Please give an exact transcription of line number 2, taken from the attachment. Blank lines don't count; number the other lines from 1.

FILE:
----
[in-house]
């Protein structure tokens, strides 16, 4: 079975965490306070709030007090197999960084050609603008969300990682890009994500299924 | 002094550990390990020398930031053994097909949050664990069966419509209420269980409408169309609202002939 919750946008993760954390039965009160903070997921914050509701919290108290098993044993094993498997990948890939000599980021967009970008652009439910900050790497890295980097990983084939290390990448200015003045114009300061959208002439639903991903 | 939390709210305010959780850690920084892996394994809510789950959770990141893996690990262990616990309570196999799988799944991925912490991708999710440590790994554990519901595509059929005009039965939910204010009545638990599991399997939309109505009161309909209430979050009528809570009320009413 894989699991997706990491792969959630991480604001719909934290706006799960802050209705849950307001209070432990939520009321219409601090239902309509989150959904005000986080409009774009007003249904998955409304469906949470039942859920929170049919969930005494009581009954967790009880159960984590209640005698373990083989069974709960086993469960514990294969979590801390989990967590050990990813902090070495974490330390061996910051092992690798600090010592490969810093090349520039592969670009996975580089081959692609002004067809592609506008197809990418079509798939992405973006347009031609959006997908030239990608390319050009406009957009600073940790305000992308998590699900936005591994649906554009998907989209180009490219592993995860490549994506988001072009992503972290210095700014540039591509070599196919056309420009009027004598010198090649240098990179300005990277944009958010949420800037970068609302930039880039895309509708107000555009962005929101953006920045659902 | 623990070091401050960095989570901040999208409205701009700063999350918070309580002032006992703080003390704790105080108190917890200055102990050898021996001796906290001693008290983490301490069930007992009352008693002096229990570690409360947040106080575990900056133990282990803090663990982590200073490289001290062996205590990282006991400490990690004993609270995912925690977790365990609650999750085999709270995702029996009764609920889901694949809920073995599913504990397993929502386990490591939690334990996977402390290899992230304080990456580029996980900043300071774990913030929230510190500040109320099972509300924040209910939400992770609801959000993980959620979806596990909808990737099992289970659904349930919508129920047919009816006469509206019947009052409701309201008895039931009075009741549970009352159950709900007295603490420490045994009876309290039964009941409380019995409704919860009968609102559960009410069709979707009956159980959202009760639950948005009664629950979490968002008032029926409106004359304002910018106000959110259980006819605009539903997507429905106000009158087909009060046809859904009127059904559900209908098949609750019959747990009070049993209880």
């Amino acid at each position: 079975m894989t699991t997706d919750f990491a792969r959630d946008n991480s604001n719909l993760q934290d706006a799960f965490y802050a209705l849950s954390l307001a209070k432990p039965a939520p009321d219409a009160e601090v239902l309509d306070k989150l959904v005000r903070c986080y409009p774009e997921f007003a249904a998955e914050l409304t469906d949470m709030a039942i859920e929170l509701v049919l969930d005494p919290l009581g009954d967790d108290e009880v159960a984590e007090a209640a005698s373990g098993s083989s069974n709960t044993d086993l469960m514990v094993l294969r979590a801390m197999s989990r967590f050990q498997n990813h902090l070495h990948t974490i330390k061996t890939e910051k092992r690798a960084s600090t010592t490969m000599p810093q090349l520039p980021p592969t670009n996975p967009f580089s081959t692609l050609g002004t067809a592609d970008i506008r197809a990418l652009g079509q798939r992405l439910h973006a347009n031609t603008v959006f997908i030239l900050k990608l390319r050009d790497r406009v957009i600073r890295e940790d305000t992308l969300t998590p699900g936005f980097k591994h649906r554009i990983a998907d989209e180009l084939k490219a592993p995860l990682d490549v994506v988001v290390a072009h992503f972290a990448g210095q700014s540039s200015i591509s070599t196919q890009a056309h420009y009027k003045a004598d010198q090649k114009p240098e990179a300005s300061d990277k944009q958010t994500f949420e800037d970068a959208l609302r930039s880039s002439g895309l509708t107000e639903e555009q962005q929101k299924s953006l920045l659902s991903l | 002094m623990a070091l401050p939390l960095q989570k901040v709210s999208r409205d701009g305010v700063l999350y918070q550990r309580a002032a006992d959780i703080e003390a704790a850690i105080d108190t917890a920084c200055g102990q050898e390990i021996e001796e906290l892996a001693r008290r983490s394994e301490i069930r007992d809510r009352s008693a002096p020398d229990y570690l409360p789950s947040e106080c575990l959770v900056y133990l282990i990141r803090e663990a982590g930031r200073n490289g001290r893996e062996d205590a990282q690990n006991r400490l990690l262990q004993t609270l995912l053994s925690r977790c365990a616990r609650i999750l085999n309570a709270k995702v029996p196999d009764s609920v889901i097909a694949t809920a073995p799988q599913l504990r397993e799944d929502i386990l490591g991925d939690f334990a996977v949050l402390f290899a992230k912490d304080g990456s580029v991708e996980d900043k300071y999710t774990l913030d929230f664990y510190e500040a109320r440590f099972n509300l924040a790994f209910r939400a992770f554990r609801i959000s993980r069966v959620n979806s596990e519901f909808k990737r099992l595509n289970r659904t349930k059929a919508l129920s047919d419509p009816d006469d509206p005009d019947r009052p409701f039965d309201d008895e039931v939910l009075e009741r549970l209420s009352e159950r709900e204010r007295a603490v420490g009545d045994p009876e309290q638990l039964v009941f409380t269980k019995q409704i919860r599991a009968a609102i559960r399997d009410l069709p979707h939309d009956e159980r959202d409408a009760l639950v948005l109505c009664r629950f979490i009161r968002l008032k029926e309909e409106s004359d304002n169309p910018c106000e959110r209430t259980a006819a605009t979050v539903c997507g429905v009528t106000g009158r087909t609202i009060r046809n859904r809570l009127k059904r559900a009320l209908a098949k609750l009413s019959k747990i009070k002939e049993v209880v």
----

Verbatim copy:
């Protein structure tokens, strides 16, 4: 079975965490306070709030007090197999960084050609603008969300990682890009994500299924 | 002094550990390990020398930031053994097909949050664990069966419509209420269980409408169309609202002939 919750946008993760954390039965009160903070997921914050509701919290108290098993044993094993498997990948890939000599980021967009970008652009439910900050790497890295980097990983084939290390990448200015003045114009300061959208002439639903991903 | 939390709210305010959780850690920084892996394994809510789950959770990141893996690990262990616990309570196999799988799944991925912490991708999710440590790994554990519901595509059929005009039965939910204010009545638990599991399997939309109505009161309909209430979050009528809570009320009413 894989699991997706990491792969959630991480604001719909934290706006799960802050209705849950307001209070432990939520009321219409601090239902309509989150959904005000986080409009774009007003249904998955409304469906949470039942859920929170049919969930005494009581009954967790009880159960984590209640005698373990083989069974709960086993469960514990294969979590801390989990967590050990990813902090070495974490330390061996910051092992690798600090010592490969810093090349520039592969670009996975580089081959692609002004067809592609506008197809990418079509798939992405973006347009031609959006997908030239990608390319050009406009957009600073940790305000992308998590699900936005591994649906554009998907989209180009490219592993995860490549994506988001072009992503972290210095700014540039591509070599196919056309420009009027004598010198090649240098990179300005990277944009958010949420800037970068609302930039880039895309509708107000555009962005929101953006920045659902 | 623990070091401050960095989570901040999208409205701009700063999350918070309580002032006992703080003390704790105080108190917890200055102990050898021996001796906290001693008290983490301490069930007992009352008693002096229990570690409360947040106080575990900056133990282990803090663990982590200073490289001290062996205590990282006991400490990690004993609270995912925690977790365990609650999750085999709270995702029996009764609920889901694949809920073995599913504990397993929502386990490591939690334990996977402390290899992230304080990456580029996980900043300071774990913030929230510190500040109320099972509300924040209910939400992770609801959000993980959620979806596990909808990737099992289970659904349930919508129920047919009816006469509206019947009052409701309201008895039931009075009741549970009352159950709900007295603490420490045994009876309290039964009941409380019995409704919860009968609102559960009410069709979707009956159980959202009760639950948005009664629950979490968002008032029926409106004359304002910018106000959110259980006819605009539903997507429905106000009158087909009060046809859904009127059904559900209908098949609750019959747990009070049993209880």